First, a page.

Trusts are an often talked about but are often misunderstood legal instruments in our law. This article will discuss the types of Trusts recognized by South African law, as well as the circumstances in which each is appropriate.
As a point of departure, in terms of the Trust Property Control Act 57 of 1988 (hereinafter referred to as the “Act”), all Trusts must and will have the same basic structure insofar as the parties. There would always be:
- The Founder who creates the Trust;
- The Beneficiaries for whose benefit the Trust is created; and
- The Trustees who administer and control the Trust assets on behalf of the Beneficiaries.
Intervivos and Testamentary Trusts
Broadly speaking, there are typically two types of Trusts, namely Intervivos Trusts and Testamentary Trusts. A Testamentary Trust is a Trust created by way of a clause in a Will and will only come into effect upon the death of the founder.
An Intervivos or Living Trust in contrast to a Testamentary Trust, is created during the lifetime of the Founder by way of a Trust Deed lodged with the Master of the High Court. This is the most common type of Trust in terms of which ownership of the Trust assets are transferred from the founder to the Trust normally by way of sale.
Bewind Trusts versus ownership Trusts:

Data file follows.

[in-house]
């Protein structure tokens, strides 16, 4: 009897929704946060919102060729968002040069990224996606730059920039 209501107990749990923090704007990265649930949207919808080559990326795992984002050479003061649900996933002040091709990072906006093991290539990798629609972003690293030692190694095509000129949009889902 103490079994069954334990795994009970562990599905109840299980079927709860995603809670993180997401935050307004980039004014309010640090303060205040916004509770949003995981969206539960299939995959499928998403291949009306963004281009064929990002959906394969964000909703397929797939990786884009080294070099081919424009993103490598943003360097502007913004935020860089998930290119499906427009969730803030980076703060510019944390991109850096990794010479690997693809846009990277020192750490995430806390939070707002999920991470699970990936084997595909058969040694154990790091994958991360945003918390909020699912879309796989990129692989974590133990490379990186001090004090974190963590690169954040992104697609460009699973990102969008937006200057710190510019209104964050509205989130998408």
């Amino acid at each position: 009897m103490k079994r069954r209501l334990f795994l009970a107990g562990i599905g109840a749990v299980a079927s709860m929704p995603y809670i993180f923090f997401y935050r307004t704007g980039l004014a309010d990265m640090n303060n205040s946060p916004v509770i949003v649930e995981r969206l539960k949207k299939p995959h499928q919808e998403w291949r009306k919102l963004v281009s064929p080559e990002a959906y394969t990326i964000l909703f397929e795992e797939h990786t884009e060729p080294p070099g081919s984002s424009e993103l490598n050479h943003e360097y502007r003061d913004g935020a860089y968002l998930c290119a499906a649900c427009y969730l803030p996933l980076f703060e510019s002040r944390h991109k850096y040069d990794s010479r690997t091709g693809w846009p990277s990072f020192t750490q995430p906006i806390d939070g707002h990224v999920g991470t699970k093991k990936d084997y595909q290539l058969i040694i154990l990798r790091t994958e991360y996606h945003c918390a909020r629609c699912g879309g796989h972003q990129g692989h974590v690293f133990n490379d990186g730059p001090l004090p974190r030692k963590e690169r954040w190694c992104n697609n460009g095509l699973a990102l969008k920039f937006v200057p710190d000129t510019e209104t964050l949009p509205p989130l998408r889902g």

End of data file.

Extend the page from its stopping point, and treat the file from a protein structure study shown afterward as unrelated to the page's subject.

In addition to Intervivos and Testamentary Trusts, South African law recognizes a third type of Trust known as a Bewind Trust. A Bewind Trust is best described as a scenario where the Founder gifts assets or an amount to the Beneficiary, but the control thereof vests in the Trustees. The distinguishing feature of a Bewind Trust is that ownership of the assets is in fact not transferred to the Trust itself, but rather to the Beneficiary. The opposite and more commonly used type is an Ownership Trust, where ownership of the Trust assets vests in the Trust rather than the Beneficiaries themselves. However, in either case there must remain a fundamental separation of control or ownership for a trust to be valid.
Discretionary and vesting Trusts:
A Trust whether Intervivos or Testamentary may be either vesting or discretionary. In a Vesting Trust, the Trust instrument-namely the Trust Deed or the Will is the sole determinant of whether the Beneficiary is entitled to the income or the capital amount and if so, how much. A Discretionary Trust by contrast, is more flexible and allows the Trustees a discretion as to how much of the income or the capital Beneficiaries may receive.
Other types of Trusts:
Various other types of Trusts exist the most common of which is called an Asset Protection Trust. These include Family Trusts where, as the name would imply, the Beneficiaries are family members or related to the Founder, or where such family members are vulnerable or dependent on the Founder. Charitable Trusts where the Beneficiary is a charitable organisation or the Trust assets and income are stipulated for charitable objectives and Empowerment or Employment Trusts are created for the benefit of employees.
In conclusion, various types of Trusts exist, and these types or categories often overlap. It is important to fully consult with an attorney or financial planner before creating any type of trust. Contact SchoemanLaw Inc for all your trust needs.
Written by Max Rainer, Candidate Attorney, SchoemanLaw Inc